object being allocated. But I'm not sure how to detect that it's *that
particular string* Lua is allocating memory for, other than setting a
flag just before the lua_pushlstring() and having the allocator check
for that flag and a string of that length. But that seems quite fragile.

That was the kind of thing I had in mind.

Why do you think that it's fragile?

I was thinking you would define a C function to allocate these particular "shared strings". That function sets the flag, calls lua_pushlstring(), and then unsets the flag.

Alternatively, simply allocate all strings with the refcount (or all strings above a certain size).

Ross.


The code path I'm imagining is:

-receiveMessage()
-find the next message in the queue
-set a flag saying "we're receiving a message of length n"
-lua_pushlstring(L, msg, n);
-the allocator sees the flag is set, sees Lua asking for a string of length n, and gives it the message's memory block (with refcount set appropriately)
-receiveMessage() returns

But I wonder if it's possible that for whatever internal reasons, Lua happens to allocate an unrelated string as well during this time, also of length n?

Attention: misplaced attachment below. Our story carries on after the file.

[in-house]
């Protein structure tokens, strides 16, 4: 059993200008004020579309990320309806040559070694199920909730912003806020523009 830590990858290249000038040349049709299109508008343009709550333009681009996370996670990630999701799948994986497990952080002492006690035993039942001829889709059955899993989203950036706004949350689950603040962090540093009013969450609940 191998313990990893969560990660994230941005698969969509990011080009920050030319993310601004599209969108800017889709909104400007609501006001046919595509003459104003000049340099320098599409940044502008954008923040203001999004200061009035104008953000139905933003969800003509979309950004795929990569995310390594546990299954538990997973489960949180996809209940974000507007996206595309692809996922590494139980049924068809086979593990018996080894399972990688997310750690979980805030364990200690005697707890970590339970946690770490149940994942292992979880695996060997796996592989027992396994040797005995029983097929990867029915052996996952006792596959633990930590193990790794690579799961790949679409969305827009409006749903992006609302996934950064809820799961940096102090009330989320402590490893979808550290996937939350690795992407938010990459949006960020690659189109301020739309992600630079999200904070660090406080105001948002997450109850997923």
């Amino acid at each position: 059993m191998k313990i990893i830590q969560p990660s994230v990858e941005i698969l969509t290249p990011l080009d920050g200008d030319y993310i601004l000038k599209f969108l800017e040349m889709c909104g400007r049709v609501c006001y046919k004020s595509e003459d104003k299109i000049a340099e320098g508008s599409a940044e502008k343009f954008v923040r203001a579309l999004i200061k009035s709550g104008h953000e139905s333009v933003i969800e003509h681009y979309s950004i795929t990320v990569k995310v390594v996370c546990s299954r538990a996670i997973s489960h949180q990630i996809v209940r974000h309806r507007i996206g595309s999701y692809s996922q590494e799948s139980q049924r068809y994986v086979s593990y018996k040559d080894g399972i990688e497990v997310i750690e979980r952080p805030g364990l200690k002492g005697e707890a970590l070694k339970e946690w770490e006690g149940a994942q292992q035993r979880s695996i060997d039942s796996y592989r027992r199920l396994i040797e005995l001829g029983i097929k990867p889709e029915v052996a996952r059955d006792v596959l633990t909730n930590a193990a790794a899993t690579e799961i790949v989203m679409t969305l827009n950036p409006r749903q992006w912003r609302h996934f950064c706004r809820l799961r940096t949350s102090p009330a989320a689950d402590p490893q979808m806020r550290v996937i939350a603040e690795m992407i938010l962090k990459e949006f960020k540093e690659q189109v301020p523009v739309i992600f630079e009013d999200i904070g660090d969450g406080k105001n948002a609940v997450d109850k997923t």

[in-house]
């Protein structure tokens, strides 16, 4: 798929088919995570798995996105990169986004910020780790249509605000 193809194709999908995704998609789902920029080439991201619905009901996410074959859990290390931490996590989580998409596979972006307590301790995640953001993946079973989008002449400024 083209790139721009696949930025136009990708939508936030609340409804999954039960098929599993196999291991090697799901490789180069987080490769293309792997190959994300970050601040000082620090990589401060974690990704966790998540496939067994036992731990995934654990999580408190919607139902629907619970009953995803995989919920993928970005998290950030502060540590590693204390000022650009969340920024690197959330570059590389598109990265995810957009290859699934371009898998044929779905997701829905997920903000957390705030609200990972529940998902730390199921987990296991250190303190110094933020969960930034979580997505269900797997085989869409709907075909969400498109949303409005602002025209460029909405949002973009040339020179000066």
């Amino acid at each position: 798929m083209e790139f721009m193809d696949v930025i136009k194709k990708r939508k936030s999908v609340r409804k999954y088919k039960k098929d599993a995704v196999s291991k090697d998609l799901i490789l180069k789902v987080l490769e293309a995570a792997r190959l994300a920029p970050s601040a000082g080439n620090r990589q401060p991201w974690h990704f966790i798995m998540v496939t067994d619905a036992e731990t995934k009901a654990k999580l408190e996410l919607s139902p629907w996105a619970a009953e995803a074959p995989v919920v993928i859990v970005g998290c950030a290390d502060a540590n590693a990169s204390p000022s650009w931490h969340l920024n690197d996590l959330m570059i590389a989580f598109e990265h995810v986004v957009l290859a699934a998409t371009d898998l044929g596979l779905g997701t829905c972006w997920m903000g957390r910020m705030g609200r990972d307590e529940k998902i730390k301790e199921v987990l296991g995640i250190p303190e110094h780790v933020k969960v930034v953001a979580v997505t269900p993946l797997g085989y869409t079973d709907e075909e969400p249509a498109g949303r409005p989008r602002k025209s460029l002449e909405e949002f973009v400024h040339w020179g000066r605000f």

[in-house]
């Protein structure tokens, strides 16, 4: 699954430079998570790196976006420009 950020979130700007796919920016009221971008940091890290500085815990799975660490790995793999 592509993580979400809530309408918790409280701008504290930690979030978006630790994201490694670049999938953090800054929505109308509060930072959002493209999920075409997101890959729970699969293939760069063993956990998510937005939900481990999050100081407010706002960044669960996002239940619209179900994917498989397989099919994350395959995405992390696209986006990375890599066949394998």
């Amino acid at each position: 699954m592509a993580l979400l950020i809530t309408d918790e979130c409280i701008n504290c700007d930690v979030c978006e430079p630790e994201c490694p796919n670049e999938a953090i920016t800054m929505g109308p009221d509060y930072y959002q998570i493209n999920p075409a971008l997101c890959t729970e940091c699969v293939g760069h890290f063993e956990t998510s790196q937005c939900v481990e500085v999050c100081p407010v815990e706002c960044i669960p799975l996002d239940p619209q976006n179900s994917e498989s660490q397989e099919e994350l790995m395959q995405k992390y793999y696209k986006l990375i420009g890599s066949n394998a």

If not then this would definitely be an interesting solution.

--
Sent from my Game Boy.
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Re: Algorithm help: passing strings between threads with minimal copying

Rena
On Wed, Apr 9, 2014 at 4:10 AM, Rena <[hidden email]> wrote:
On Wed, Apr 9, 2014 at 4:05 AM, Ross Bencina <[hidden email]> wrote:
On 9/04/2014 5:48 PM, Rena wrote:
The `osize` field of lua_Alloc() when `ptr=NULL` tells you the type of
object being allocated. But I'm not sure how to detect that it's *that
particular string* Lua is allocating memory for, other than setting a
flag just before the lua_pushlstring() and having the allocator check
for that flag and a string of that length. But that seems quite fragile.